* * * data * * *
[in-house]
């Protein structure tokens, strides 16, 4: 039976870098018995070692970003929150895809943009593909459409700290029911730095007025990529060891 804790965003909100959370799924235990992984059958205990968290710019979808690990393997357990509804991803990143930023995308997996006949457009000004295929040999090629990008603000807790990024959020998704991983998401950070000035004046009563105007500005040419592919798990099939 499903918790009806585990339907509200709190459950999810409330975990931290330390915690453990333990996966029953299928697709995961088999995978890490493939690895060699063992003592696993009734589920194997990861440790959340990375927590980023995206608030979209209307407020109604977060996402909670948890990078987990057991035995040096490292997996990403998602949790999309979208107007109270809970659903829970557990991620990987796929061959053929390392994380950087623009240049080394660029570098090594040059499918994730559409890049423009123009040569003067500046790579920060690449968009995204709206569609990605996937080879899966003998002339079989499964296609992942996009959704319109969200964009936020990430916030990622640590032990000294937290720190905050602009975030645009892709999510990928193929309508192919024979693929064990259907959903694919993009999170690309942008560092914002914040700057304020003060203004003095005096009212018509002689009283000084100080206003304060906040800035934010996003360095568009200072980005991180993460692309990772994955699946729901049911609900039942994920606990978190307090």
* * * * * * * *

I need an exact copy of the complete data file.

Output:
[in-house]
């Protein structure tokens, strides 16, 4: 039976870098018995070692970003929150895809943009593909459409700290029911730095007025990529060891 804790965003909100959370799924235990992984059958205990968290710019979808690990393997357990509804991803990143930023995308997996006949457009000004295929040999090629990008603000807790990024959020998704991983998401950070000035004046009563105007500005040419592919798990099939 499903918790009806585990339907509200709190459950999810409330975990931290330390915690453990333990996966029953299928697709995961088999995978890490493939690895060699063992003592696993009734589920194997990861440790959340990375927590980023995206608030979209209307407020109604977060996402909670948890990078987990057991035995040096490292997996990403998602949790999309979208107007109270809970659903829970557990991620990987796929061959053929390392994380950087623009240049080394660029570098090594040059499918994730559409890049423009123009040569003067500046790579920060690449968009995204709206569609990605996937080879899966003998002339079989499964296609992942996009959704319109969200964009936020990430916030990622640590032990000294937290720190905050602009975030645009892709999510990928193929309508192919024979693929064990259907959903694919993009999170690309942008560092914002914040700057304020003060203004003095005096009212018509002689009283000084100080206003304060906040800035934010996003360095568009200072980005991180993460692309990772994955699946729901049911609900039942994920606990978190307090």